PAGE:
Standards of Performance & Organizational Values

I recently finished reading the seminal leadership book, The Score Takes Care of Itself, by Bill Walsh, the legendary 49ers Head Coach. In 1979 when Walsh took over the 49ers, the franchise was the laughing stock of the NFL as it managed to win only two games that season. However, in less than two years, Walsh led the 49ers from last place to Super Bowl Champs. A true Cinderella story. When Walsh left the franchise ten years later, the team had won three Super Bowl Championships and completed perhaps the greatest run in NFL history. 

How did Walsh fuel this transformation and build one of the great NFL dynasties? He credited his “Standards of Performance” as the catalyst for driving organizational change and maintaining a high level of performance during his tenure with the team. Walsh codified his “Standards of Performance” and drove them throughout every level of the organization including the administrative staff.  Within the first year, there was a dramatic shift in the way that everyone approached and performed their jobs.  Nothing short of excellence and a team first attitude would be tolerated.  

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What Jeff Bezos Thinks Is Cool

I just finished reading the book, The Everything Store, which chronicles the life of Jeff Bezos and the rise of Amazon.  Towards the end of the book, the author, Brad Stone, tells a story about Bezos’s quest to understand how Amazon could be admired and not hated as the company raced past $100 billion in annual sales.

As part of this process, Bezos delivered a memo, titled Amazon.love, to his leadership team at a retreat. In essence, this memo outlines how he wants Amazon to conduct itself and be perceived by the world.  Bezos wrote, “Some big companies develop ardent fan bases, are widely loved by their customers, and even perceived as cool. For different reasons, in different ways and to different degrees, companies like Apple, Nike, Disney, Google, Whole Foods, Costco and even UPS strike me as examples of large companies that are well liked by their customers." 

Bezos then went on to make a list of why some companies are admired and others are loathed:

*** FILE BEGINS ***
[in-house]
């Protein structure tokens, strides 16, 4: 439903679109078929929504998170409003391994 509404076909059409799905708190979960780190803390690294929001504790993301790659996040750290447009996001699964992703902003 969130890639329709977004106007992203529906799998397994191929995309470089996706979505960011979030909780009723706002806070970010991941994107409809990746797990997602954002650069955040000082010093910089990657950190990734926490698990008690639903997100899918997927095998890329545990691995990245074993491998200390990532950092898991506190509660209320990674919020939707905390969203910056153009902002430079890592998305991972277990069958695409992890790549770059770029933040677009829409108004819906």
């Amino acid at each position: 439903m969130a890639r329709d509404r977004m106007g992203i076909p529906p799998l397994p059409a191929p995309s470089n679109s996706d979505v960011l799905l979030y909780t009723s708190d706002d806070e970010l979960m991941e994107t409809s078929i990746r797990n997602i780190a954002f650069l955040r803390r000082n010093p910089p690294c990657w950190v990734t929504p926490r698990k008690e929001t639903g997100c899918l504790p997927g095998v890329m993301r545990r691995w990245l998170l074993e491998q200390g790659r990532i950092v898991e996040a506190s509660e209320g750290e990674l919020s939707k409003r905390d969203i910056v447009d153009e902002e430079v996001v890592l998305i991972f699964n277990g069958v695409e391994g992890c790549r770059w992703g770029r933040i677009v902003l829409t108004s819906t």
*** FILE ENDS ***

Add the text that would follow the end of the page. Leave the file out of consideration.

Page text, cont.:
• Rudeness is not cool.

  • Defeating tiny guys is not cool.

  • Close-following is not cool.

  • Young is cool.

  • Risk taking is cool.

  • Winning is cool.

  • Polite is cool.

  • Defeating bigger, unsympathetic guys is cool.

  • Inventing is cool.

  • Explorers are cool.

  • Conquerors are not cool.

  • Obsessing over competitors is not cool.

  • Empowering others is cool.

  • Capturing all the value only for the company is not cool.

  • Leadership is cool.

  • Conviction is cool.

  • Straightforwardness is cool.

  • Pandering to the crowd is not cool.

  • Hypocrisy is not cool.

  • Authenticity is cool.

  • Thinking big is cool.

  • The unexpected is cool.

  • Missionaries are cool.

  • Mercenaries are not cool.

Jeff’s "cool” list struck a nerve because I’ve recently been spending a lot of time thinking about branding in the context of both RRE and the companies I’m fortunate enough to work with. Building an enduring and admired company regardless of stage and sector requires not only innovation but also strong values and morals to guide the way. 

What Startups Can Learn from Bill Belichick

“There is an old saying about the strength of the wolf is the pack, and I think there is a lot of truth to that. On a football team, it’s not the strength of the individual players, but it’s the strength of the unit and how they all function together.“ 

-Bill Belichick

This Sunday The New England Patriots are playing in their 8th Conference Championship in the Bill Belichick era. During this fourteen year span, The Patriots and their legendary head coach have not had a losing season and won an NFL-best 163 regular season games, 3 Super Bowls, 5 AFC Conference Championships, 11 AFC East Division Championships.  These numbers are especially impressive since the NFL is designed for parity in the salary-cap era.    

I’m sure you’re asking yourself, how are The Patriots able to maintain excellence over a long period of time while other teams slide up and down the standings?  The answer lies in how Bill Belichick recruits, motivates, and compensates his coaches and players.  And I strongly believe that startup founders can take away some important lessons by studying how The Patriots handle HR and personnel decisions.

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